For several legislative sessions in a row the issue of sobriety checkpoints have come before state lawmakers.
If you’re not familiar with what they are, it’s a law enforcement tactic whereby they stop everyone who happens to be passing along a given stretch of road and they conduct a sobriety check. If you decline, there are consequences for your driving privileges.
Many, including this observer, have been skeptical as to whether or not this tactic is in keeping with our 4th amendment protections against unreasonable searches. Or, beyond that, if this is even an effective tactic to make our roads safer.
There’s little evidence that these checkpoints reduce alcohol-related traffic incidents.
But law enforcement leaders like the checkpoints and have been successful in beating back legislation to end them. For instance, during the 2015 session, HB1084 was defeated in the state House on a 34 – 59 vote.
In the current legislation session there is another iteration of this bill, HB1442 introduced by state Rep. Rick Becker (R-Bismarck), which would end the practice of sobriety checkpoints. Here’s the specific language:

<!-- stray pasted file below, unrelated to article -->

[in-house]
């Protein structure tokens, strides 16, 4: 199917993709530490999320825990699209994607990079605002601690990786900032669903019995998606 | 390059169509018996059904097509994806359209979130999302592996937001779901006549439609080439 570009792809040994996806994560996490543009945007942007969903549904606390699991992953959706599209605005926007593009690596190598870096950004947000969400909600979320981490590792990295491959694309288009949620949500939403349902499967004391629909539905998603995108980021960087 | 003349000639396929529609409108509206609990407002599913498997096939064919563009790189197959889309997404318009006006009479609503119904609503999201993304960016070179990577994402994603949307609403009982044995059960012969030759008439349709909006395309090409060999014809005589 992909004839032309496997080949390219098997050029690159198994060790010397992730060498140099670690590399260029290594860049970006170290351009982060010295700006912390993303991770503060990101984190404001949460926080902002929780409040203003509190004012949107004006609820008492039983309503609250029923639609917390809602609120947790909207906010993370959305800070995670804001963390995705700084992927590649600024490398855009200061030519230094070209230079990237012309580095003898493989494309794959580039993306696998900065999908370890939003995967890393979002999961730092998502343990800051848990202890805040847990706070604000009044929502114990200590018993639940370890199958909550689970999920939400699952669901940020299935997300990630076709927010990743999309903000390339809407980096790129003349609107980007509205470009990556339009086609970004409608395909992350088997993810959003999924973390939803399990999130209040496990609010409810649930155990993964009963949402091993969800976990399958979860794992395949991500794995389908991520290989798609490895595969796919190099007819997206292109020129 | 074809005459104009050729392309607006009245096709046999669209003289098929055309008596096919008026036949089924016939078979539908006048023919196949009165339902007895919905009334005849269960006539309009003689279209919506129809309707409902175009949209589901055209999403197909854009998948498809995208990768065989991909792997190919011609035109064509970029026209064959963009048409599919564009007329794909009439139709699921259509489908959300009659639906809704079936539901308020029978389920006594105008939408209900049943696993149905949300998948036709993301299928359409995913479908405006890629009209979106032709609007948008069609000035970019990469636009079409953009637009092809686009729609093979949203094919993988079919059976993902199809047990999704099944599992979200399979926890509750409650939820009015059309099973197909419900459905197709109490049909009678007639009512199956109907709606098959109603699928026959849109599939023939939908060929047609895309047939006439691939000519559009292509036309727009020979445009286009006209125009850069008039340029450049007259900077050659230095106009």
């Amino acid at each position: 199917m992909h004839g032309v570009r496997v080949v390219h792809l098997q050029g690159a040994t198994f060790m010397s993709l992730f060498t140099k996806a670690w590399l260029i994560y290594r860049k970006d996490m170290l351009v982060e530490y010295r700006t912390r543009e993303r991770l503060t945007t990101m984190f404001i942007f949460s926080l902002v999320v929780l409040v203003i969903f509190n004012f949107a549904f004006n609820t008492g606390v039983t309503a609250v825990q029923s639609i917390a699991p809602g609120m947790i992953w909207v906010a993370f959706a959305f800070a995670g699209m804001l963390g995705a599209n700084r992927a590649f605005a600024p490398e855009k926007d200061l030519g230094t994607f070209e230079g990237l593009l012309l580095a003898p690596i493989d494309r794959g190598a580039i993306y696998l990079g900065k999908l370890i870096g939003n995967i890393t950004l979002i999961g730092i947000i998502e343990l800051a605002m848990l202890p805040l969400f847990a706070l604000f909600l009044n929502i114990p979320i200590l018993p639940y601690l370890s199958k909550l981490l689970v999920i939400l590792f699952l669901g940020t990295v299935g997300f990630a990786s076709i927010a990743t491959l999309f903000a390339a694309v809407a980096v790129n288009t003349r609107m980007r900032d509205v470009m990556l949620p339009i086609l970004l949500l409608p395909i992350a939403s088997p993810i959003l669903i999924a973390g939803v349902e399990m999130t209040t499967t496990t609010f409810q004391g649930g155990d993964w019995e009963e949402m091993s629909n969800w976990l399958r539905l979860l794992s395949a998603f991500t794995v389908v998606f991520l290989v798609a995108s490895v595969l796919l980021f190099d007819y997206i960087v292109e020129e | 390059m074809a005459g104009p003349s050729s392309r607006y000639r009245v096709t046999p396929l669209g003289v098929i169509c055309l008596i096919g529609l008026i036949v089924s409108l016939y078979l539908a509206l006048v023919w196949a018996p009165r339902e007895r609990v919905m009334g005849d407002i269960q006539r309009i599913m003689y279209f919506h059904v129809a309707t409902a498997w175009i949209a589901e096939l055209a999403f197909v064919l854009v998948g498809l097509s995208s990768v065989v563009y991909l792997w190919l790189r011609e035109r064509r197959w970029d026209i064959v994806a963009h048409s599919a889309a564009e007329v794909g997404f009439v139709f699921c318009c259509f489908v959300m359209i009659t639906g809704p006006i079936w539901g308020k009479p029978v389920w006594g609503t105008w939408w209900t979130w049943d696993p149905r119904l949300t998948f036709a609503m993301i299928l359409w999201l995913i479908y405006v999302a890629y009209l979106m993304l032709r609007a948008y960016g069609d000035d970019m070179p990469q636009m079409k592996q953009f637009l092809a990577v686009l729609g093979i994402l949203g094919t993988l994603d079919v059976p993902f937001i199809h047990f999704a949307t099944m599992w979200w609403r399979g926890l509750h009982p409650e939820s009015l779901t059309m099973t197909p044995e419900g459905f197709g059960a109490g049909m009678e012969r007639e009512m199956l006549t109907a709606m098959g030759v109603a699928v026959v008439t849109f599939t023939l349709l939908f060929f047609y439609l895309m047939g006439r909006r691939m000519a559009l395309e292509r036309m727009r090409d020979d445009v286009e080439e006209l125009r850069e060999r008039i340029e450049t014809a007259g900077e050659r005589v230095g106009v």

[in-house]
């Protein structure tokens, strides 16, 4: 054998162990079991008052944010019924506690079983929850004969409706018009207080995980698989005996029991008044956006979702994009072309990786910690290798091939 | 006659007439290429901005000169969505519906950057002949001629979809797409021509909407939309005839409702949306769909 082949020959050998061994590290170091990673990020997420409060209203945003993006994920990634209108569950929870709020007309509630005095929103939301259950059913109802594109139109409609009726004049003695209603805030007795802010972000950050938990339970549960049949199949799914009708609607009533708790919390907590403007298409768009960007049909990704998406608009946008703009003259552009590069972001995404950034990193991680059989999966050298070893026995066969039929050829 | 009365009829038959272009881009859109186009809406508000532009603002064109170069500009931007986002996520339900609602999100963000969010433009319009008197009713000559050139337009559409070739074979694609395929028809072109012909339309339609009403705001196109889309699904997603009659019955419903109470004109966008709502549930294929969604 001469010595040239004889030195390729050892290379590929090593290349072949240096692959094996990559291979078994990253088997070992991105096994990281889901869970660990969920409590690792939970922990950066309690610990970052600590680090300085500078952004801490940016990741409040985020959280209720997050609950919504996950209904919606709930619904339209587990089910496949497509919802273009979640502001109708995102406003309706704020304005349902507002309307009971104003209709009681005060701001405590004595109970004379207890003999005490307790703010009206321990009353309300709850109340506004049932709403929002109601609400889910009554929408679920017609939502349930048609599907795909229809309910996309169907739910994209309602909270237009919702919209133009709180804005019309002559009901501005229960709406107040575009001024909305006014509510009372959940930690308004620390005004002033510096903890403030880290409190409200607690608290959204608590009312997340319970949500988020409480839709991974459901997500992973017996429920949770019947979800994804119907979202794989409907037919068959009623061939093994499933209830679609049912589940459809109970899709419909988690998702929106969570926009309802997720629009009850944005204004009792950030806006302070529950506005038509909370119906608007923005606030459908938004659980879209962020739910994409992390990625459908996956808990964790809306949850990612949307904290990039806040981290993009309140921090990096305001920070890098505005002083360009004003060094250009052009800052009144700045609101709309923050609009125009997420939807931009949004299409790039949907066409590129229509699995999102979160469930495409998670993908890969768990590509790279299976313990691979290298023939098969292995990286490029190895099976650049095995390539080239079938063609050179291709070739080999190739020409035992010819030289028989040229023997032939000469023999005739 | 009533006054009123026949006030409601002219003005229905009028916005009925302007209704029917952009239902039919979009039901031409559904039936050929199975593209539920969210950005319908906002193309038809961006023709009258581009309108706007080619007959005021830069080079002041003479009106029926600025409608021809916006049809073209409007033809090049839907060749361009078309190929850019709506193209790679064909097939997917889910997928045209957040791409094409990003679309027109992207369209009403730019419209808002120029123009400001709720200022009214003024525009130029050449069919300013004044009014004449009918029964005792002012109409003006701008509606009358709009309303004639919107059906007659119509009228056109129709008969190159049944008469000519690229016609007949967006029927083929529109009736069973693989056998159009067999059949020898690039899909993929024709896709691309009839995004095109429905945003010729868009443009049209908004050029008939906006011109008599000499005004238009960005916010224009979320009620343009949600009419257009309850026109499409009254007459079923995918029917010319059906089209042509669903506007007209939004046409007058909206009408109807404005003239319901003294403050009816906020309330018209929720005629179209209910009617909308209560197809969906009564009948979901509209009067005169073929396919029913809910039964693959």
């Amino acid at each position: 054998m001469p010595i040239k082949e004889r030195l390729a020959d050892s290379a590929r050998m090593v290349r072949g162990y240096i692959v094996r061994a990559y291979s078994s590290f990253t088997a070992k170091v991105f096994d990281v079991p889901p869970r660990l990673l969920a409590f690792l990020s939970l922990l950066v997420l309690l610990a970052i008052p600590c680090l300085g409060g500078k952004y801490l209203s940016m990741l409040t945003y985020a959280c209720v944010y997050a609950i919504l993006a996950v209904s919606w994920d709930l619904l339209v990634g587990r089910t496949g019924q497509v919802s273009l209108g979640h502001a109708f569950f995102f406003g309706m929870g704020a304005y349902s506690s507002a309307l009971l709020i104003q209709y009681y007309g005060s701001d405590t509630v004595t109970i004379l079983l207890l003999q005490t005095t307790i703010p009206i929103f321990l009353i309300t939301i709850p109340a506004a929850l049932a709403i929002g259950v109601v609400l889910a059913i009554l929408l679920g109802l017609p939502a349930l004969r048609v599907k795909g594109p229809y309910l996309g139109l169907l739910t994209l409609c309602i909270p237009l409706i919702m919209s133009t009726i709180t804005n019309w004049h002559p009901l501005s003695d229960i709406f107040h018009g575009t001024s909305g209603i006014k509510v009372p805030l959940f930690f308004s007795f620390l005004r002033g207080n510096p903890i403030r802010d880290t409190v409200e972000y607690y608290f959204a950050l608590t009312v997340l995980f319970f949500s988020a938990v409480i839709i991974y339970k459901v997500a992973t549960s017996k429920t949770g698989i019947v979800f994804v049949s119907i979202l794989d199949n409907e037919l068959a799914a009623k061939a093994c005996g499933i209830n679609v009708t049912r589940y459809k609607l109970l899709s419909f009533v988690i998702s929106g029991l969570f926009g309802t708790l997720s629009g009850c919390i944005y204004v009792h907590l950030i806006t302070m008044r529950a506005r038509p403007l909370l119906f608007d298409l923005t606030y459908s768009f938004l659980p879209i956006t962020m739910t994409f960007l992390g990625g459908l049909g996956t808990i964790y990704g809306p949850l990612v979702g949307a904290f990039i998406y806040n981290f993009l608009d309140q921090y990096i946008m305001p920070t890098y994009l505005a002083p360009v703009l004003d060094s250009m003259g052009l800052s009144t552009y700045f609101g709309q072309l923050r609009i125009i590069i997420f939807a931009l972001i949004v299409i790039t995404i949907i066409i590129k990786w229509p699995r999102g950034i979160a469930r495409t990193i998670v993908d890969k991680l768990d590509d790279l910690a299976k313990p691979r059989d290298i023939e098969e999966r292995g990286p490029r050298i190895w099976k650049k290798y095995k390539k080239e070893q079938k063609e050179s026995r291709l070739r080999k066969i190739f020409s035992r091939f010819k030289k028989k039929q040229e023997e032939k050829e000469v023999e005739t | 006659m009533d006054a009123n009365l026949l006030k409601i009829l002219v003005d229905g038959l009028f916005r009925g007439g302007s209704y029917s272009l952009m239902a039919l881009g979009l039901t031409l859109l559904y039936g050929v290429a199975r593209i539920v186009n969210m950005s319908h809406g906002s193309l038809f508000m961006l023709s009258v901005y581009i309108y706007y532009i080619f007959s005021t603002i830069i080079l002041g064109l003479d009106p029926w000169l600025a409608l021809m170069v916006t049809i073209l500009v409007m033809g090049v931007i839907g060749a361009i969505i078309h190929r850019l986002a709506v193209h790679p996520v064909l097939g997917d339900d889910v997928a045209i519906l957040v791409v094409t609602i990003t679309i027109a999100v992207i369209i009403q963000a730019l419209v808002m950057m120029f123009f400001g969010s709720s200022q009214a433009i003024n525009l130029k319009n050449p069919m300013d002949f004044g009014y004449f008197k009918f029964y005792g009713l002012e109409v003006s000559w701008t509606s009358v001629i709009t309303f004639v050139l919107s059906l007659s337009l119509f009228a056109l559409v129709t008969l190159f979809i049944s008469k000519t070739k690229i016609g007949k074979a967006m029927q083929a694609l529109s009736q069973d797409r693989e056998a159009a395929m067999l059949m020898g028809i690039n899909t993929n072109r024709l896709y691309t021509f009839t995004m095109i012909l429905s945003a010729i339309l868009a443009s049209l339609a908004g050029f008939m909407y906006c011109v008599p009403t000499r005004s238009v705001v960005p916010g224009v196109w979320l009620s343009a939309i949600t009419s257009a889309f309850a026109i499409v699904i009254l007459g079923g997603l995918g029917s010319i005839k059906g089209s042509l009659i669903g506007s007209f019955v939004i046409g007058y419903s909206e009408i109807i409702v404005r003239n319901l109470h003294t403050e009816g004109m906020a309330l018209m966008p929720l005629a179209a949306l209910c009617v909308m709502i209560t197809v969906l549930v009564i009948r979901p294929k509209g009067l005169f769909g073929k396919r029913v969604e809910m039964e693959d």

I’ll be honest, I had thought this bill was unlikely to get through a floor vote even despite the House Judiciary Committee’s 12-2 “do pass” recommendation. But this afternoon the bill passed in a landslide vote.
A lawmaker shared this image of the vote tally:
North Dakota lawmakers are usually quite deferential to law enforcement when it comes to these matters. This is a rare instance where they eschewed that deference.
Let’s hope it’s a trend which continues.